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Sweden : Gothenburg - July 2010

Country Code: Dial ++46 for Sweden

July is a popular time to visit Gothenburg, so stray off the beaten path and explore a big vibrant city that has retained its friendly, small-time vibe. Veronica Svanberg uncovers Gothenburg’s secret summer charm

Getting around

Landvetter

Bus: Flygbussarna airport coaches stop at Nils Ericson Terminalen (the main bus station), Kungsportsplatsen (for the old town), Park Avenue (on Avenyn) and Korsvägen. A return ticket costs €15/SEK 140 and takes 30 minutes, with departures every 20 minutes during peak times.
Taxi: Taxis offer a fixed price for the 30-minute journey into town (about €36/SEK 338).
Tourist information: The main tourist office is located at 2 Kungsportsplatsen (tel. (0)31 612500, goteborg.com).

EVENTSTADEN

This industrial part of town may not be that cosy, but what it lacks in beauty it makes up for in substance. It’s home to Gothenburg’s amusement park, Liseberg, the Världskulturmuseet (Museum of World Culture) and the opera house.

Sleep soundly – Gothia Towers (24 Mässans gata, tel. (0)31 750 8800, gothiatowers.com, rooms from €176/ SEK 1695) is the largest hotel in Scandinavia, with over 700 rooms. For a tranquil experience book the ‘relaxing room’: a suite equipped with purified air, special lighting and sound themes to optimise the experience of calm.

Culture vultures – GöteborgsOperan opera house (Christina Nilssons gata) was designed by Jan Izkowitz, who took inspiration from the world of opera and the harbour setting. The design mimics the outline of sails, bridges and ships.

Must eat – On the ground floor of Gothia Towers, Italian Incontro (tel. (0)31 750 8805) resembles a set from a Bond film in the Roger Moore era. There’s regular live music in the piano bar and Friday evenings sees locals crowding around a free ‘after-work buffet’.

Must drink – The Cocktail bar at the opera house offers a wonderful view of the harbour, as well as perfectly chilled and shaken libations.

INOM VALLGRAVEN

Enclosed by canals, this central area is easily covered by foot. If you’re looking for the most fashion-forward shops and the swankiest department stores, this is where you’ll find them.

Sleep soundly – The four-star Radisson Blu (59-65 Södra Hamngatan, tel. (0)31 758 5000, gothenburg.radissonsas.com, rooms from €145/SEK 1390) is right by the train station and offers bright and comfortable rooms.

Must eat – Zozaki (3 Stora Nygatan, tel. (0)31 151596) serves delicious, inexpensive Japanese food. For more fresh fish, head to the famed and fabled Feskekörka (Rosenlundsgatan). The name means ‘Fish Church’, and this indoor market is truly a place of seafood worship. Stalls and restaurants serve only the freshest fishy delicacies.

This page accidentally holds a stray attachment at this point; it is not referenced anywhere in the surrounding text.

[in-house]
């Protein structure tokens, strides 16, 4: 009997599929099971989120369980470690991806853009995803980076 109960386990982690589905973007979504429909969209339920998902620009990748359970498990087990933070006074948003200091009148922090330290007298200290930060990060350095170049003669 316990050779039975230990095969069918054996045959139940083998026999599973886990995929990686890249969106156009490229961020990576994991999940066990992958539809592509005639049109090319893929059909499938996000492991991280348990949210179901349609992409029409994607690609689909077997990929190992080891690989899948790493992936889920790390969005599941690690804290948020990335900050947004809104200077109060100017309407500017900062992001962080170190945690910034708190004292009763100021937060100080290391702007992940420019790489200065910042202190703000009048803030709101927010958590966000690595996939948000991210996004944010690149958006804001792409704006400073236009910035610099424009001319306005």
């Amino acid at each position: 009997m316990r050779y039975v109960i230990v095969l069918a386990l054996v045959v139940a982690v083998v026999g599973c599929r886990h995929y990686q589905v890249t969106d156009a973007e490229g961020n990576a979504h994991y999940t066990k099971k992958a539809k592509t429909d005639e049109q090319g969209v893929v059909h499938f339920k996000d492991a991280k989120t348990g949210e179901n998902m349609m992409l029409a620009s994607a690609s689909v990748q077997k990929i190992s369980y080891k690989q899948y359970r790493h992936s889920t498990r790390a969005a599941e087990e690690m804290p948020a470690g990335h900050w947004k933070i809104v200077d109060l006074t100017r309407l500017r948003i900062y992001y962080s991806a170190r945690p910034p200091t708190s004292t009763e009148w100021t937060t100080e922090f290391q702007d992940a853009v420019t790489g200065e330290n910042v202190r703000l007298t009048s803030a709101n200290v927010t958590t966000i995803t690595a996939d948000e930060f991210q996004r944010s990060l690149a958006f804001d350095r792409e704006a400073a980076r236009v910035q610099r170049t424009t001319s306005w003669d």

Must drink – Some Stockholm snobs claim that the delicious coffee from Bar Centro (31 Kyrkogatan) is the only reason to go to Gothenburg.

Dance the night away – Nefertiti (6 Hvitfeldtsplatsen) is a long-standing jazz venue that now also offers up club nights, hip-hop music and the occasional indie rock night.

Shop til you drop – Interiors store Norrgavel (22 Magasinsgatan) sells stylish Scandinavian furniture, home accessories and bedding, all bearing the environmentally friendly ‘Swan’ label.

VASASTADEN

The buildings are bigger, the boulevards wider, and there are more cafés and nightclubs here than elsewhere in town.

Sleep soundly – Part of a small Swedish chain, the Mornington Hotel (6 Kungsportsavenyn, tel. (0)31 767 3400, mornington.se/goteborg, rooms from €83/SEK 795) is stylish and a bit quirky, with contemporary art on the walls.

Must eat – The address has a long culinary history, but bistro Brasserie Ett (1 Kungsportsavenyn, tel. (0)31 107730) is a new addition to the city’s thriving restaurant scene. Inexpensive and uncomplicated, the delicious food keeps customers coming back.

Dance the night away – Nightclub Park Lane (36-38 Kungsportsavenyn) is over the top, camp and great fun. Robbie Williams and Marlene Dietrich have both partied here.

Shop til you drop – Fever (15 Karl Gustavsgatan) is where you go to get your fill of Scandi fashion. Shop for pieces by The Furies, Diana Orving and Gothenburg’s own Elvine.



Compiled by Veronica Svanberg

Previous issues for Gothenburg
 
   
Whilst every effort is made to ensure accuracy,
please confirm event/venue details in advance.

 

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